Instructions for My Funeral
At my funeral, the coffin will be of plain, planed walnut, and it will be dropped carelessly into a shallow hole in the dirt beneath a spreading tree. Tulip, white oak, catalpa, sycamore—these will be acceptable species. Apple. Tupelo. Cedar. Cherry. Let the horses graze over the spot, where the grass will grow richly green, well-manured from below. Let there be feasting in the field—cornmeal mush with syrup boiled from the woods nearby, blackberries that guests may gather themselves, each scratch across the backs of their hands a caress of memory. Cups of pawpaw flesh with pudding spoons. Bourbon, fresh maple sap, and complex red wine to drink. Each guest may fry a fish, which they may hook and gut themselves. There will be worms aplenty. Fires for roasting will be scattered about, and there will be an iron kettle simmering with river water for tea that smells of limestone, frogs and thin blue smoke.
Set up the tables in the old barn, gray-weathered planks balanced on hay bales and spare tractor wheels. The plates and glasses, the utensils and napkins, will not match. Blue dishes and white, one with a flower off-center and one with a red bird, this one bordered in gold, that one dark green with a crack. Clear pink glass. Gray-blue plastic. Shadow purple crockery. Thunk and ring them, and never let speeches call the throng to order. There will be no public prayers, though offerings of private thanks may be permissible. Guests may relieve themselves over there among the trees.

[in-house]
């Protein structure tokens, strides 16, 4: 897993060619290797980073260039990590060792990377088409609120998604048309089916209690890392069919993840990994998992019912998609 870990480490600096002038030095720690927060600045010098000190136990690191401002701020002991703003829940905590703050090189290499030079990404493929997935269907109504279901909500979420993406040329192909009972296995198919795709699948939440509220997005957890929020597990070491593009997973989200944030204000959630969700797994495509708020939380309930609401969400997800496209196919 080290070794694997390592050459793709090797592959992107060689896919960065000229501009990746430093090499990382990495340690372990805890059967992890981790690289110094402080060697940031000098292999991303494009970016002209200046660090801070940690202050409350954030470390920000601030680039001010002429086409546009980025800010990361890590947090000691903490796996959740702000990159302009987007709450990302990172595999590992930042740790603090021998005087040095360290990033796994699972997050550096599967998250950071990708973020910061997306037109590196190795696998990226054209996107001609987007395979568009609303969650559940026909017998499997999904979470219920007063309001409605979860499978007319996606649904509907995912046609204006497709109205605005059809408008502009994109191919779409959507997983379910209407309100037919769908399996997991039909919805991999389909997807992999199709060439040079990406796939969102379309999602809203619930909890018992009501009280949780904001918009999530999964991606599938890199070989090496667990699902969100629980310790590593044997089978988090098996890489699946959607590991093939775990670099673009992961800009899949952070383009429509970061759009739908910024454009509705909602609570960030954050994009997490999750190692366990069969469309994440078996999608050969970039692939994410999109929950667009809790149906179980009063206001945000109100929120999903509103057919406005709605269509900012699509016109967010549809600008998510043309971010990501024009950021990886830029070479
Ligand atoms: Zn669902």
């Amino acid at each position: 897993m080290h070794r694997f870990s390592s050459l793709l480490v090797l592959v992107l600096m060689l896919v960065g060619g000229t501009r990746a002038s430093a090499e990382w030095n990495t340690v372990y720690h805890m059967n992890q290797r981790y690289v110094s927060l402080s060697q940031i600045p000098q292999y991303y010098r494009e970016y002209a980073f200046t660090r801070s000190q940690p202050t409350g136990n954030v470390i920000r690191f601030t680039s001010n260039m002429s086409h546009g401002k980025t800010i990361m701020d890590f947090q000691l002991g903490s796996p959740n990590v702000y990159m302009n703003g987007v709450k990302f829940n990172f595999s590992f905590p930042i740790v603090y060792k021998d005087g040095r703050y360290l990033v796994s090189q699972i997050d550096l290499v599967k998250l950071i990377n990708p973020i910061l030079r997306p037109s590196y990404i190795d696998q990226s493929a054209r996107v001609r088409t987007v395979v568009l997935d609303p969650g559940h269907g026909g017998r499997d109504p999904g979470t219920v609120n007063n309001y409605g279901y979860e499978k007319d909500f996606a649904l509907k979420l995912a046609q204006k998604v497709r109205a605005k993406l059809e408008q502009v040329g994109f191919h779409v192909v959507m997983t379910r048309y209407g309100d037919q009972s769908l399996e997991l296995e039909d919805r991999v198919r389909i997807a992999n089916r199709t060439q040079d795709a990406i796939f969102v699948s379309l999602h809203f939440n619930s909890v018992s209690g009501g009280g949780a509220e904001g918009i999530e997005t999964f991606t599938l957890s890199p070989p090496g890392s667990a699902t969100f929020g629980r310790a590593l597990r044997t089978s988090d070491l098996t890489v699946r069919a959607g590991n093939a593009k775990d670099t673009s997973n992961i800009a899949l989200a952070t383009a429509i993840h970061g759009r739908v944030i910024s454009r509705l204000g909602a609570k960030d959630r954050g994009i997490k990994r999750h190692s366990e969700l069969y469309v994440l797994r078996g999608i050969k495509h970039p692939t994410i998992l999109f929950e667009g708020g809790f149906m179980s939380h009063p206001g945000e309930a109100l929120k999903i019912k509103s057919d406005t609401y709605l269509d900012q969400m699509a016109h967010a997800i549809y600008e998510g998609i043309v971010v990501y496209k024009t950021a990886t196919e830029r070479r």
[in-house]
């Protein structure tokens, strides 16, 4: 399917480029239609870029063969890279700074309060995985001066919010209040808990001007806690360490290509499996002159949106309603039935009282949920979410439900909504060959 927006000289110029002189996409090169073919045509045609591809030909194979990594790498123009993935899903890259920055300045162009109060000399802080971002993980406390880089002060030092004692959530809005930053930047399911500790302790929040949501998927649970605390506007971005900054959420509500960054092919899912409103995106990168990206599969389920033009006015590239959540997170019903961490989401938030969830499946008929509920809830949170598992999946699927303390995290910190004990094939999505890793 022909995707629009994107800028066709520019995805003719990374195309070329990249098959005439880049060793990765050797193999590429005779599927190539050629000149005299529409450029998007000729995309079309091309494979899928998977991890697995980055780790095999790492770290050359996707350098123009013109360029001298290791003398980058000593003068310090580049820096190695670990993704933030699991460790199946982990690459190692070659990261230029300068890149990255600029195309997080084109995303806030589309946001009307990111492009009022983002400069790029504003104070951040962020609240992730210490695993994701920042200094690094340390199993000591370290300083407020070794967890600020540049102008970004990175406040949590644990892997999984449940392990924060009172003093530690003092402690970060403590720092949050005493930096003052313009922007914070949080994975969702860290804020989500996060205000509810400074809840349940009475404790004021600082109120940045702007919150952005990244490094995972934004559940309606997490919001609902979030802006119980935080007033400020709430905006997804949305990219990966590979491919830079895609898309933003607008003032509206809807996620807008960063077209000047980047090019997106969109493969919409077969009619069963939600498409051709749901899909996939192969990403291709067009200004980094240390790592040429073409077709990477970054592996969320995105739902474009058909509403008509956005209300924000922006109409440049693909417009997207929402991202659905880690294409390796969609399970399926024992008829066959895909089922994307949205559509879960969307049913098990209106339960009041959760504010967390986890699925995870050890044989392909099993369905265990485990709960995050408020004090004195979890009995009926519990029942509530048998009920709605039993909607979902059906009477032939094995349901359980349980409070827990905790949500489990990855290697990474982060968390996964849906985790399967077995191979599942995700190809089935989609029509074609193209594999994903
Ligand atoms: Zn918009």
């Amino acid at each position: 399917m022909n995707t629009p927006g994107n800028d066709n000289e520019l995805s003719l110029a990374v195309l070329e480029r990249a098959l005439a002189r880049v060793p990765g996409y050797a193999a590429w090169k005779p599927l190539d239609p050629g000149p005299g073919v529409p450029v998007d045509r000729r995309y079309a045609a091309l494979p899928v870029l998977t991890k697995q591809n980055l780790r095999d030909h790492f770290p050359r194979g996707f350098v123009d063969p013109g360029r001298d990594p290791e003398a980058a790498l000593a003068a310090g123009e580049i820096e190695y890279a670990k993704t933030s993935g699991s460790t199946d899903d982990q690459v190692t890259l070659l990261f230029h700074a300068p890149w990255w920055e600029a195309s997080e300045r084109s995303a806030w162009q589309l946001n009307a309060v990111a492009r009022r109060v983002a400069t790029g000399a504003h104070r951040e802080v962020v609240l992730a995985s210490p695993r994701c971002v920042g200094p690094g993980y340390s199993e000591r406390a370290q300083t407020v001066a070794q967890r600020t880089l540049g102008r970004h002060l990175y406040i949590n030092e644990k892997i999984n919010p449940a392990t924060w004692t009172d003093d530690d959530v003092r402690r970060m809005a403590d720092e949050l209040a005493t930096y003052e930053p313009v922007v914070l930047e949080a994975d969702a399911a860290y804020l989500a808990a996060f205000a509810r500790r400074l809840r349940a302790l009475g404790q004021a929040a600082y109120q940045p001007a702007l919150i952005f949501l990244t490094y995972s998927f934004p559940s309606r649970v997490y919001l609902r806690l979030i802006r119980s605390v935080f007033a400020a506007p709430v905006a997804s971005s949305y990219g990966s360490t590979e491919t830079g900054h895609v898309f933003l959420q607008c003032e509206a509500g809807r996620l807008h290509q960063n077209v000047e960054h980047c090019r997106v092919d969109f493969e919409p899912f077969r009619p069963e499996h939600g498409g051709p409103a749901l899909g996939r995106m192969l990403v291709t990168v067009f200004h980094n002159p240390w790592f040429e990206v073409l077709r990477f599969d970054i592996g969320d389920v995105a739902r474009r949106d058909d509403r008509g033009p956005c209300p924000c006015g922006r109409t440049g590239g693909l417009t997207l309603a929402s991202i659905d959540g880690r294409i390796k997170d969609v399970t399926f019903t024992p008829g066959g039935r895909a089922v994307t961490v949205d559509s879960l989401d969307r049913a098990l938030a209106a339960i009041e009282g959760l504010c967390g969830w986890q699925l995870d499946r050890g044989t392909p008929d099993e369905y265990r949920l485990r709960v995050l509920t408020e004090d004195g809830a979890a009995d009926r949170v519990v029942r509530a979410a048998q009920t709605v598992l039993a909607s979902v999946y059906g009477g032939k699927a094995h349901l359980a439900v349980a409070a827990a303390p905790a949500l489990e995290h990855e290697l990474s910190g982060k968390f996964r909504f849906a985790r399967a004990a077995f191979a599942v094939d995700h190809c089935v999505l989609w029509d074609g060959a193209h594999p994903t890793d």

No one will wear black. Green, blue, and brown will be appropriate. Any flowers in the men’s hair, or tucked in the folds of women’s skirts, or between their toes in their sandals, will be wild, shy or flamboyant as the bearer prefers. Rue anemone, trillium, butter-and-eggs, clover, dandelion, coneflower, poison ivy, and long strands of green algae will all be appropriate. When darkness falls, there will be candles and kerosene lamps, foxfire and the waxing moon for light. Music will arise spontaneously as guitarists, flautists and percussionists are moved. Dancing will follow as dancers are moved. There will be readings of cummings, a paean to Wordsworth, guests will come to understand that beauty is truth, truth beauty, that someone kindly stopped for me, that that has made all the difference. Guests will experience a tighter breathing and zero at the bone. Guests may sleep together in the loft in the straw.
In the morning, there will be a cacophony of chirruping, and swallowtails will rise from the weeds and float toward ironweed. Guests will ride back to their lives and will be asked to forget that the deceased ceased. Let the him that was me beat in their hearts and let their hearts beat the stronger for having heard of him. May they ever feed like pigs in his honor. May they remember him in their sleep.